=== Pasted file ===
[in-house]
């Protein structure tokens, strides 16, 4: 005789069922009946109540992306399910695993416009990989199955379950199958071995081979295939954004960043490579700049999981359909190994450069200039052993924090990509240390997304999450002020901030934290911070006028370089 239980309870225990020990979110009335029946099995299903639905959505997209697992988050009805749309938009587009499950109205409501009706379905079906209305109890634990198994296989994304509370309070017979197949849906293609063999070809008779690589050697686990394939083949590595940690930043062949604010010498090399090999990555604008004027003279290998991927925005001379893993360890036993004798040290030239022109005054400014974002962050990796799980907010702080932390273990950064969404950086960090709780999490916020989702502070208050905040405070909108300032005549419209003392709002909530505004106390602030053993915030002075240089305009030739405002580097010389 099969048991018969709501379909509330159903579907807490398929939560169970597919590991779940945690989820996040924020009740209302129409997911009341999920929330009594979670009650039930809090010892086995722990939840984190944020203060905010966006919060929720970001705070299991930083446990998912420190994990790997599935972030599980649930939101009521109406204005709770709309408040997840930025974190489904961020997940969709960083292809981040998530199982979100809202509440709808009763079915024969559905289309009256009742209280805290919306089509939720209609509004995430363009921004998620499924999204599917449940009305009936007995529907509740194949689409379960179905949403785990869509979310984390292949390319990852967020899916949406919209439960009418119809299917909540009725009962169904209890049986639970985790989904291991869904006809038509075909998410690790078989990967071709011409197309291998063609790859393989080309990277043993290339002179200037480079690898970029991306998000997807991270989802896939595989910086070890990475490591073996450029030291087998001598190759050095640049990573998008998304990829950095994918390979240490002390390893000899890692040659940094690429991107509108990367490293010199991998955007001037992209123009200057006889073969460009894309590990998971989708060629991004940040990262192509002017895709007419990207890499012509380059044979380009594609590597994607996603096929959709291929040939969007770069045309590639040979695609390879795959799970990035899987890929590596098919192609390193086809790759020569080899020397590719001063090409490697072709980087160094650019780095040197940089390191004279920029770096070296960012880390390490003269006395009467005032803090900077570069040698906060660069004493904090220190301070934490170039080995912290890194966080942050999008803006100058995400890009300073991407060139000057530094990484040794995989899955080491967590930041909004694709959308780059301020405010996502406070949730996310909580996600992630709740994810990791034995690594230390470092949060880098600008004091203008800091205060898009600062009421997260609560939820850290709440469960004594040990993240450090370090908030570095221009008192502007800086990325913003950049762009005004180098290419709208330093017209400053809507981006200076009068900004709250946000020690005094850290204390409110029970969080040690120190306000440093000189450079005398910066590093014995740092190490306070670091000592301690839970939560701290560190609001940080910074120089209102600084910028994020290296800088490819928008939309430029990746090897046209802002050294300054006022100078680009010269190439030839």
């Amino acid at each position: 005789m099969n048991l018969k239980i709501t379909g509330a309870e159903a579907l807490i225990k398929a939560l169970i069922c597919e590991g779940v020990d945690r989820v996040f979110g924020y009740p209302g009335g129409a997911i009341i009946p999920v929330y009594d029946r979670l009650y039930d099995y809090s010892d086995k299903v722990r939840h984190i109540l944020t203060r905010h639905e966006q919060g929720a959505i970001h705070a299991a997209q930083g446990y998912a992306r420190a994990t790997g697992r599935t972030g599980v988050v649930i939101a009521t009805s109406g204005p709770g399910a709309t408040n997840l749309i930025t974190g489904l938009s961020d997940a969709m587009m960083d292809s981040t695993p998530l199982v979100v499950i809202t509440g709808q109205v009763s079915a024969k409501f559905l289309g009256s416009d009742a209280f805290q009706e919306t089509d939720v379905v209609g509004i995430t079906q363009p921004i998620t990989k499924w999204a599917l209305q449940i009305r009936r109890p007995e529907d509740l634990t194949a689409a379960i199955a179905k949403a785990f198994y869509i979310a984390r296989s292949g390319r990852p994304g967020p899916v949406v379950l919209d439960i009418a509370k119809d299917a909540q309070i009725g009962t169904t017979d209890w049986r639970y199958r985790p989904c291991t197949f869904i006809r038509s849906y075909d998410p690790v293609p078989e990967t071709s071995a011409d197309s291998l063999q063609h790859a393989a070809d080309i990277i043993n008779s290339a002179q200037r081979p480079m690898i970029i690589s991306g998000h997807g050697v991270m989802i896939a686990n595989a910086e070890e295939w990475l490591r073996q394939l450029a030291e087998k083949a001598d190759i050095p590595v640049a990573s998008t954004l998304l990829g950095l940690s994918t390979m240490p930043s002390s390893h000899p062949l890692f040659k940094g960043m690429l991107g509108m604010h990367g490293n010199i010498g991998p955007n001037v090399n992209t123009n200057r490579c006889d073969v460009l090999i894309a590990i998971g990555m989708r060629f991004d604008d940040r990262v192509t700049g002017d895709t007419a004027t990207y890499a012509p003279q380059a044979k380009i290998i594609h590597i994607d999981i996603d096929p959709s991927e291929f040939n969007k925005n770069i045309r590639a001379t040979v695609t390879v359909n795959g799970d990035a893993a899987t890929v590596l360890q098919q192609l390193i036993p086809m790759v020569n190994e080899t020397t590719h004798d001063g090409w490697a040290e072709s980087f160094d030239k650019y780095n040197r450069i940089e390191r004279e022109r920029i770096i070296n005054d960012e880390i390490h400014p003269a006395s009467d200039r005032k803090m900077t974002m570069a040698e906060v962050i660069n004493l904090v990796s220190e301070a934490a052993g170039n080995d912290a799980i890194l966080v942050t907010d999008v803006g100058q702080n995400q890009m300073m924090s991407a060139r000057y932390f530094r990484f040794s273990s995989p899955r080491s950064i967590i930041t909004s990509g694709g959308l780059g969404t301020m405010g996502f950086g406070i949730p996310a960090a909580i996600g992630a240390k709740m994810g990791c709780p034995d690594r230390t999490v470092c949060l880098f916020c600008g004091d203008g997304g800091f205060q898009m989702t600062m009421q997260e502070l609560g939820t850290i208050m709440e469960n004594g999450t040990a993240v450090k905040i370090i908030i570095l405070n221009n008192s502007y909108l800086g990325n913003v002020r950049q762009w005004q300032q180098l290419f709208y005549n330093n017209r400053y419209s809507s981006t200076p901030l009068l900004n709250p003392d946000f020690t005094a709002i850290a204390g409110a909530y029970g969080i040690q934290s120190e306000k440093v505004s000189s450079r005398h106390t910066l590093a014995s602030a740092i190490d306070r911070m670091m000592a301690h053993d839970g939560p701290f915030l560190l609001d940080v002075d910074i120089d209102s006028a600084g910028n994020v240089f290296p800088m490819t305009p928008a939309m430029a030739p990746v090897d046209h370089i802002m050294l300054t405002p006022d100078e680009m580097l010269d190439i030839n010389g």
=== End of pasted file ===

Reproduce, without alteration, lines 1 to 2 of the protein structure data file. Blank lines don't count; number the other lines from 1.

[in-house]
């Protein structure tokens, strides 16, 4: 005789069922009946109540992306399910695993416009990989199955379950199958071995081979295939954004960043490579700049999981359909190994450069200039052993924090990509240390997304999450002020901030934290911070006028370089 239980309870225990020990979110009335029946099995299903639905959505997209697992988050009805749309938009587009499950109205409501009706379905079906209305109890634990198994296989994304509370309070017979197949849906293609063999070809008779690589050697686990394939083949590595940690930043062949604010010498090399090999990555604008004027003279290998991927925005001379893993360890036993004798040290030239022109005054400014974002962050990796799980907010702080932390273990950064969404950086960090709780999490916020989702502070208050905040405070909108300032005549419209003392709002909530505004106390602030053993915030002075240089305009030739405002580097010389 099969048991018969709501379909509330159903579907807490398929939560169970597919590991779940945690989820996040924020009740209302129409997911009341999920929330009594979670009650039930809090010892086995722990939840984190944020203060905010966006919060929720970001705070299991930083446990998912420190994990790997599935972030599980649930939101009521109406204005709770709309408040997840930025974190489904961020997940969709960083292809981040998530199982979100809202509440709808009763079915024969559905289309009256009742209280805290919306089509939720209609509004995430363009921004998620499924999204599917449940009305009936007995529907509740194949689409379960179905949403785990869509979310984390292949390319990852967020899916949406919209439960009418119809299917909540009725009962169904209890049986639970985790989904291991869904006809038509075909998410690790078989990967071709011409197309291998063609790859393989080309990277043993290339002179200037480079690898970029991306998000997807991270989802896939595989910086070890990475490591073996450029030291087998001598190759050095640049990573998008998304990829950095994918390979240490002390390893000899890692040659940094690429991107509108990367490293010199991998955007001037992209123009200057006889073969460009894309590990998971989708060629991004940040990262192509002017895709007419990207890499012509380059044979380009594609590597994607996603096929959709291929040939969007770069045309590639040979695609390879795959799970990035899987890929590596098919192609390193086809790759020569080899020397590719001063090409490697072709980087160094650019780095040197940089390191004279920029770096070296960012880390390490003269006395009467005032803090900077570069040698906060660069004493904090220190301070934490170039080995912290890194966080942050999008803006100058995400890009300073991407060139000057530094990484040794995989899955080491967590930041909004694709959308780059301020405010996502406070949730996310909580996600992630709740994810990791034995690594230390470092949060880098600008004091203008800091205060898009600062009421997260609560939820850290709440469960004594040990993240450090370090908030570095221009008192502007800086990325913003950049762009005004180098290419709208330093017209400053809507981006200076009068900004709250946000020690005094850290204390409110029970969080040690120190306000440093000189450079005398910066590093014995740092190490306070670091000592301690839970939560701290560190609001940080910074120089209102600084910028994020290296800088490819928008939309430029990746090897046209802002050294300054006022100078680009010269190439030839």